SANTIAGO – Facundo Jones Huala, founder of the Mapuche Ancestral Resistance (RAM), has been transferred from the city of Esquel, in the Patagonian province of Chubut, to Santiago de Chile, where he will be brought to a Valdivia court later this week on charges of arson and public incitement.
Despite requests from the United Nations Human Rights Committee to postpone the trial, the Lonko, or Indigenous chief, was extradited by Argentine Federal Police Tuesday evening after being held for 13 months.
Huala is accused in Chile of having participated in the burning of a property inside the Pisu Pisue farm, near Valdivia, on January 9, 2013. The other defendants were Tito Cuñulef, Alex Bahamondes, Fenni Delgado Ahumada, Cristian García Quintul and the machi Millaray Huichalaf.
According to reports, Jones participated in a raid on a farm in 2013, assisted in setting fire to the property and was found in possession of a firearm. Six others were arrested but later released for lack of evidence.
However, Jones and Machi Millaray Huichalaf escaped to Argentina shortly after the incident and refused to respond to the Chilean court summons.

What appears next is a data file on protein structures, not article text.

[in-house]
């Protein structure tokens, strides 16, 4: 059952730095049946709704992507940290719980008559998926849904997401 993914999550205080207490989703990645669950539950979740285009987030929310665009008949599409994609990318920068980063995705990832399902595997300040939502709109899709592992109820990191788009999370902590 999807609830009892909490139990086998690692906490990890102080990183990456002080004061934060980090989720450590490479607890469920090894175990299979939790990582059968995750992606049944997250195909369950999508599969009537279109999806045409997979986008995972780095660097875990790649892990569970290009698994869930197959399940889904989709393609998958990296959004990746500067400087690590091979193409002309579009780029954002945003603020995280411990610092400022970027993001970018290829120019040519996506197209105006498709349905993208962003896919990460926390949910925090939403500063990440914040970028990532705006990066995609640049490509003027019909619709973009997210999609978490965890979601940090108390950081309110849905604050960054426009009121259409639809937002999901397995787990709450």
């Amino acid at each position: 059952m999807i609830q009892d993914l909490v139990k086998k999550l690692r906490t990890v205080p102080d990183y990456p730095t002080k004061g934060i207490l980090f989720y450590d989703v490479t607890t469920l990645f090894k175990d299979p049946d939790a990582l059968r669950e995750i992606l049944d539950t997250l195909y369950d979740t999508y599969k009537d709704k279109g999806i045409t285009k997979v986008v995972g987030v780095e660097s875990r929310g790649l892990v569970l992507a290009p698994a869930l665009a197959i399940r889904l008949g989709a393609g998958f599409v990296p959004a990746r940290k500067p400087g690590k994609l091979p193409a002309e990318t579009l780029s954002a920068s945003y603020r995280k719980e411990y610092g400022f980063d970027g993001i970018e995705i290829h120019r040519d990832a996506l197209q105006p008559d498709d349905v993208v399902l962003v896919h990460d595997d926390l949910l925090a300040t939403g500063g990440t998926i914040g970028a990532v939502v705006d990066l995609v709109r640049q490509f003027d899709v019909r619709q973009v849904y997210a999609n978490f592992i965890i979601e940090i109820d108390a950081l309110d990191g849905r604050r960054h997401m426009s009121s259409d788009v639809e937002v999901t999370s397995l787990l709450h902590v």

The defense of Jones Huala had resorted in recent days to the Human Rights Committee of the United Nations to request his intervention in the case.
In that instance, the rapporteurs of the Committee, Sarah Cleveland and Oliver Defrouville, said in an opinion that they had asked the Argentine State to suspend the extradition while analyzing the legal situation of Huala.
During his detention, the Mapuche leader went on a 20-day hunger strike because he was not allowed to celebrate the New Year of his indigenous community. Since last July, he was in house arrest at his grandmother’s house in Esquel.
The Mapuche Indigenous group has been discriminated against in both Argentina and Chile.
Living mainly in Chile’s Temuco region, Mapuche have been battling the government as they try to regain land lost during Chile’s 19th-century expansion southward into Mapuche-held territory.
Meanwhile, in Argentina, territorial rights have fueled numerous movements and unjust state repression in the Patagonia region.